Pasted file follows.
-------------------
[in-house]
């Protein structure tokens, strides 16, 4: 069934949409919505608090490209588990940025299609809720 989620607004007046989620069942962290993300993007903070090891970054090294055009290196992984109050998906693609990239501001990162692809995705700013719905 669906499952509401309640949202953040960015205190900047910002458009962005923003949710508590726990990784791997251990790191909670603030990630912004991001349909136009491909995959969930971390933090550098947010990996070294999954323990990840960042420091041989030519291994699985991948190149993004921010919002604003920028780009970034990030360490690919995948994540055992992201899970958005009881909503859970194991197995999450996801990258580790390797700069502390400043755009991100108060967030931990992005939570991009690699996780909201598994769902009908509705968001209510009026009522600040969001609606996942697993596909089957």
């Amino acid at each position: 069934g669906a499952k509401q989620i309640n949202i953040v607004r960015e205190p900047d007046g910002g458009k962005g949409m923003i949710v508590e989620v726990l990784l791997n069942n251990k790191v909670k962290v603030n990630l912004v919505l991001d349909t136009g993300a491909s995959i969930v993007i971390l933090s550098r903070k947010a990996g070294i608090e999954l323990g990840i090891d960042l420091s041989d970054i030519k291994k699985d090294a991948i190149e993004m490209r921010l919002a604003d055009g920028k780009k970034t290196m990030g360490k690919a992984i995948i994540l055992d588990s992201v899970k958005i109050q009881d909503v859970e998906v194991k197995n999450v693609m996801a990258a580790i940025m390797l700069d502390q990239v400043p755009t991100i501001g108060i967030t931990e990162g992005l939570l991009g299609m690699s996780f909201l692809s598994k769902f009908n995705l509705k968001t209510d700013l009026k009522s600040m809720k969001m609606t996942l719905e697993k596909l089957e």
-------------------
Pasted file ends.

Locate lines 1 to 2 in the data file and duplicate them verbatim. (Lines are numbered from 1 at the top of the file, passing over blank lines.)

[in-house]
């Protein structure tokens, strides 16, 4: 069934949409919505608090490209588990940025299609809720 989620607004007046989620069942962290993300993007903070090891970054090294055009290196992984109050998906693609990239501001990162692809995705700013719905 669906499952509401309640949202953040960015205190900047910002458009962005923003949710508590726990990784791997251990790191909670603030990630912004991001349909136009491909995959969930971390933090550098947010990996070294999954323990990840960042420091041989030519291994699985991948190149993004921010919002604003920028780009970034990030360490690919995948994540055992992201899970958005009881909503859970194991197995999450996801990258580790390797700069502390400043755009991100108060967030931990992005939570991009690699996780909201598994769902009908509705968001209510009026009522600040969001609606996942697993596909089957």